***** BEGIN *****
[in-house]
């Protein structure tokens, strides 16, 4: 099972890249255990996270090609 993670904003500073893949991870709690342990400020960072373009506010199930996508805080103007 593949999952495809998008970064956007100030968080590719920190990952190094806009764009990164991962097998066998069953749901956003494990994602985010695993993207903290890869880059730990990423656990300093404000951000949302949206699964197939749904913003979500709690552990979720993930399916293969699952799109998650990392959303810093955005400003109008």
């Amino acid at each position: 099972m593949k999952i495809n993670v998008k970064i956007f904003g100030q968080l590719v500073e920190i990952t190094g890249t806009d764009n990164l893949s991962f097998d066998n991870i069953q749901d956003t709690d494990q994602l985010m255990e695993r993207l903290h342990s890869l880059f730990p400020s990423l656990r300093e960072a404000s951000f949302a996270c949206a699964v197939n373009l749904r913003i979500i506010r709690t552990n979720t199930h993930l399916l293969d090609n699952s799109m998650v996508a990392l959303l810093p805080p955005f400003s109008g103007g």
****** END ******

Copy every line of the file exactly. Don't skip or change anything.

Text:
[in-house]
């Protein structure tokens, strides 16, 4: 099972890249255990996270090609 993670904003500073893949991870709690342990400020960072373009506010199930996508805080103007 593949999952495809998008970064956007100030968080590719920190990952190094806009764009990164991962097998066998069953749901956003494990994602985010695993993207903290890869880059730990990423656990300093404000951000949302949206699964197939749904913003979500709690552990979720993930399916293969699952799109998650990392959303810093955005400003109008």
């Amino acid at each position: 099972m593949k999952i495809n993670v998008k970064i956007f904003g100030q968080l590719v500073e920190i990952t190094g890249t806009d764009n990164l893949s991962f097998d066998n991870i069953q749901d956003t709690d494990q994602l985010m255990e695993r993207l903290h342990s890869l880059f730990p400020s990423l656990r300093e960072a404000s951000f949302a996270c949206a699964v197939n373009l749904r913003i979500i506010r709690t552990n979720t199930h993930l399916l293969d090609n699952s799109m998650v996508a990392l959303l810093p805080p955005f400003s109008g103007g």